Monday, June 28, 2010

Double Supreme Court Victory

Today is a glorious day in the annals of gun-toting atheism.

Today, in the case of McDonald v. City of Chicago, Illinois, the Supreme Court of the United States ruled that the Second Amendment to the Constitution not only applies to the Federal Government, but also to the States and local governments.

The effect of this court ruling is undeniably far-reaching. For one, it strikes down Chicago's unconstitutional handgun ban. But it also establishes a legal precedent that invalidates pretty much any State or municipal gun ban across the country. The result is simple: the Supreme Court now officially interprets that every sane, law-abiding US citizen has a right to own a firearm, as no State has the authority to abridge the rights of US citizens. Skeptics can be reassured that the mentally ill and felons are still unable to legally acquire and own firearms. Moreover, laws that establish qualification requirements for the acquisition of firearms and restrict carrying into sensitive places (such as government buildings and schools) are still in effect. So do not expect the United States to revert to the days of the wild west, as reasonable regulations are still valid.

Read the US Supreme Court opinion (warning, it's 214 pages long):

The second victory was in the case of Hastings Christian Fellowship v. Martinez (warning: this is 85 pages long) in which the Supreme Court ruled that schools had every right to deny recognition and funding to student groups that discriminate in their memberships. The case was brought about when the Christian Legal Society at Hastings College of Law sued the school after being denied funding, on grounds that as a religious group, they had the right to exclude non-Christians from membership, and that the school should go ahead and fund their discriminatory little group anyway. Well today the Supreme Court disagreed. Not that any right-minded atheist would ever want to join such a group anyway, but the decision flies right into their faces.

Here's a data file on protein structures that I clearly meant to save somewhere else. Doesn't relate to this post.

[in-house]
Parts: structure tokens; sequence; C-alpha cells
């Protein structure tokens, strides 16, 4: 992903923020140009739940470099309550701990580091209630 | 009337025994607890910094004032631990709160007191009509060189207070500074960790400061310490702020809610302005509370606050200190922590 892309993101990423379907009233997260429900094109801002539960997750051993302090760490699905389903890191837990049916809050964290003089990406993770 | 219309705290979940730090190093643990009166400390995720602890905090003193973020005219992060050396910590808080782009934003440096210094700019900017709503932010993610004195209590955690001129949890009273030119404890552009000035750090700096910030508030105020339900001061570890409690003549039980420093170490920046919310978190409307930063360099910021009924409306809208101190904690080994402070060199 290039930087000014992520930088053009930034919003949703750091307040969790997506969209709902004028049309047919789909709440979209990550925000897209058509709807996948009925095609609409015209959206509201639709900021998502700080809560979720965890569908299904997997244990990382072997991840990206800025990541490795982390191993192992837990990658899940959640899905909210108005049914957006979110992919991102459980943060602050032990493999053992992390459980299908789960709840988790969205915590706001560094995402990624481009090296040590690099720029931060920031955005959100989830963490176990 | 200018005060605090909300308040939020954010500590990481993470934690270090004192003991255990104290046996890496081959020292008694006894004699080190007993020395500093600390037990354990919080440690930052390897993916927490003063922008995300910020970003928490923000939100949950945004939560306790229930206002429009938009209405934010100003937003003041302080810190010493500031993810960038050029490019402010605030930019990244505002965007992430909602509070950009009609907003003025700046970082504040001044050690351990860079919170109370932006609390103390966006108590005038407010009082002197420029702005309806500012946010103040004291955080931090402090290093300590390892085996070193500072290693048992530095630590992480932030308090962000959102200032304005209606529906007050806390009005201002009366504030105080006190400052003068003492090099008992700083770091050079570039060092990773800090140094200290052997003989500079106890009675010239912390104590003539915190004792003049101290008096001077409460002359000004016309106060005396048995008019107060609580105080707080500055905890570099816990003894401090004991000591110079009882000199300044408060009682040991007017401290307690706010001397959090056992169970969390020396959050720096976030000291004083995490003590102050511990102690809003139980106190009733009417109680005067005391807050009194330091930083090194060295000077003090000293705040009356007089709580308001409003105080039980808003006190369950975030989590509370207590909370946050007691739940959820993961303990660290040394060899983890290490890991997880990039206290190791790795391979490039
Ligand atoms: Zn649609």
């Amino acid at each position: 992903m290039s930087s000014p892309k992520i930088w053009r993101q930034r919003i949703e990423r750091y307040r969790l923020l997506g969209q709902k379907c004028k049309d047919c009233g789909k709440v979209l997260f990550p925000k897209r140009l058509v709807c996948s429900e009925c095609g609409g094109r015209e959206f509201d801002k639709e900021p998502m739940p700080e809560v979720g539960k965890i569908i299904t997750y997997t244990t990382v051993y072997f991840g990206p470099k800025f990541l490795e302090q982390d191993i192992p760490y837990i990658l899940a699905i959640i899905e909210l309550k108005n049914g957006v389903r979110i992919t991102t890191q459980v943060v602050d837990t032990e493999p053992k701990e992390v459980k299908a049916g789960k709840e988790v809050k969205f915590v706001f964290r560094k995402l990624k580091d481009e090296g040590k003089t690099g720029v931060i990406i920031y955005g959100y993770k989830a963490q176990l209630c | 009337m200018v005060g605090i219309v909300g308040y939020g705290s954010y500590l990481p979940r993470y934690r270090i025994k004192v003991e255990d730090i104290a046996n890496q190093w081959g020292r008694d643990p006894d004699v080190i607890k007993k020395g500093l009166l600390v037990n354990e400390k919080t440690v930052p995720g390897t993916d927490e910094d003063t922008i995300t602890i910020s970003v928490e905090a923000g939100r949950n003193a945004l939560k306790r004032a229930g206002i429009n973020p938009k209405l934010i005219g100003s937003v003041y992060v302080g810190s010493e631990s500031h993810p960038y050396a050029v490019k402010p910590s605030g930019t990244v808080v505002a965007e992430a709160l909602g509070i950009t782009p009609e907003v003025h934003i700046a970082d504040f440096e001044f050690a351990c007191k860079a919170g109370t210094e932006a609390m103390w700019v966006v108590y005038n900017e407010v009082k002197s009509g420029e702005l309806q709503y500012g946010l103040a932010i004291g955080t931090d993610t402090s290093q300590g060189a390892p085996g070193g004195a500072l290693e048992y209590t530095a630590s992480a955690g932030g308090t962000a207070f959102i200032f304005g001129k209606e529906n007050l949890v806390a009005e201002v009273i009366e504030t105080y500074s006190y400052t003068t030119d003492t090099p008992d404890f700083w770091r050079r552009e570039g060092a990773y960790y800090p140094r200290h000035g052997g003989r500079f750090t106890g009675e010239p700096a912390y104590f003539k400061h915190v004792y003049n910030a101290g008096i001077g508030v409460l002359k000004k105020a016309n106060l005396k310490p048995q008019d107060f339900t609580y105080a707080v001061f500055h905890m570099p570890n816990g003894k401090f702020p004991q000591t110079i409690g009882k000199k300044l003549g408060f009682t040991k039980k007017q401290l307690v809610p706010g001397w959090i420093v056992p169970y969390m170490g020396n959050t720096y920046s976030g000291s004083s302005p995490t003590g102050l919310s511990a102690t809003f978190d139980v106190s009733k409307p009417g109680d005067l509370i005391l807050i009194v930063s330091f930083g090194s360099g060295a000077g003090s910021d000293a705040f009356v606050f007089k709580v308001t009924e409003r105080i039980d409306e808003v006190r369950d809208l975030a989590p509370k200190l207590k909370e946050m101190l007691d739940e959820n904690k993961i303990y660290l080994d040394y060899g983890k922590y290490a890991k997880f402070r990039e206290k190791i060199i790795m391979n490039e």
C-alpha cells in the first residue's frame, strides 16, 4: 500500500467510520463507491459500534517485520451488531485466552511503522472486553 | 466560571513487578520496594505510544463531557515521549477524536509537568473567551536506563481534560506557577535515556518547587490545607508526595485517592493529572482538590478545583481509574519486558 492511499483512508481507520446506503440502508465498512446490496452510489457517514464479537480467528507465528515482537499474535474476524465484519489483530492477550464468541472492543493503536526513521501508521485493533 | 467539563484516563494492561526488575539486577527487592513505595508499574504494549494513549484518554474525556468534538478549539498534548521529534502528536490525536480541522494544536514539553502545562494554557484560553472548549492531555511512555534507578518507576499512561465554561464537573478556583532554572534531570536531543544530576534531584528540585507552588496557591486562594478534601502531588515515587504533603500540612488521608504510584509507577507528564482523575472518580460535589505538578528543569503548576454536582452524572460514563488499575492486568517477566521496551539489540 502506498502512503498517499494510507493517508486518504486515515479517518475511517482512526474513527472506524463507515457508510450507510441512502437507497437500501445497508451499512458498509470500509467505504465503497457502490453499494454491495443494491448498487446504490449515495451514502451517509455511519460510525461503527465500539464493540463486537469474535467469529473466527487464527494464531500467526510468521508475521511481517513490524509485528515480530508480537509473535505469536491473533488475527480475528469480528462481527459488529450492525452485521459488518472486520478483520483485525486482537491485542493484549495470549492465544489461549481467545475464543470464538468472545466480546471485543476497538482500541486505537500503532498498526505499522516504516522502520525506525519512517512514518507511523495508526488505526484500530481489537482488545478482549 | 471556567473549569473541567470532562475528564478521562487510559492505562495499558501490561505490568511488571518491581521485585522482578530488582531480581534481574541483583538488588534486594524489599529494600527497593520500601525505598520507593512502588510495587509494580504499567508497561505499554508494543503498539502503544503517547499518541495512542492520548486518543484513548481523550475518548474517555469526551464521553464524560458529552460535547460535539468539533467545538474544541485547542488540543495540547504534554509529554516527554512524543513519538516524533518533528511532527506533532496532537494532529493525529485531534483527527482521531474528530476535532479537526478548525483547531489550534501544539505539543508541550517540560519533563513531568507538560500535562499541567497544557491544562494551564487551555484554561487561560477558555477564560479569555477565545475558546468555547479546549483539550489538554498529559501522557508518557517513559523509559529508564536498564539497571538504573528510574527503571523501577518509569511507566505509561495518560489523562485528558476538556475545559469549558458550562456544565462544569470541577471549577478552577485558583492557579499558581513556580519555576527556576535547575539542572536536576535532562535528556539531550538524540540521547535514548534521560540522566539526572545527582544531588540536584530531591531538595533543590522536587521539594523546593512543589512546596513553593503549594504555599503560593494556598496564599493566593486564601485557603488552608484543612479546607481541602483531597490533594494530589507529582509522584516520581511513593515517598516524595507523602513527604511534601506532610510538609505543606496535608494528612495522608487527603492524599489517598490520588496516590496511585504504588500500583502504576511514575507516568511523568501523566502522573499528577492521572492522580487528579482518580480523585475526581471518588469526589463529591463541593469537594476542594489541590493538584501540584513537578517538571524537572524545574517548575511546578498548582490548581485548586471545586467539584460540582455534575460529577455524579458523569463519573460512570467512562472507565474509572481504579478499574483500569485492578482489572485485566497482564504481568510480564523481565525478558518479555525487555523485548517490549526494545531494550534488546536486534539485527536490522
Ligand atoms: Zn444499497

I am most certainly a visionary. The Supreme Court agrees with me!

Perhaps I should go to Law School with hopes of one day becoming a Supreme Court Justice, because apparently, that is where I belong.

In the meanwhile, the United States marches slowly but surely towards gun-toting atheism, and it's a beautiful thing.


  1. "His Lordship the Gun-Toting Lawyer Atheist" That's gotta a nice ring to it?

    Late, feeno

  2. Both of these decisions are very foolish. How is it conservatives are all for state's rights and local control of the decisions that affect our lives... unless it's something they love like guns?

    And you must not be familiar with the case before the Supreme Court if you're quick to applaud it. It wasn't like some Christians were oppressing gay people, they were just preventing gay activists from joining their group and disrupting it. You're telling me you like the idea of any atheist group being forced to admit Christians, who will then loudly object to everything being said and monopolize floor time with pointless drivel?

    It's not really about doing what's right, it's just about guns and atheism, huh? What's your goal, getting half the population to be atheist and armed? I wonder what's next...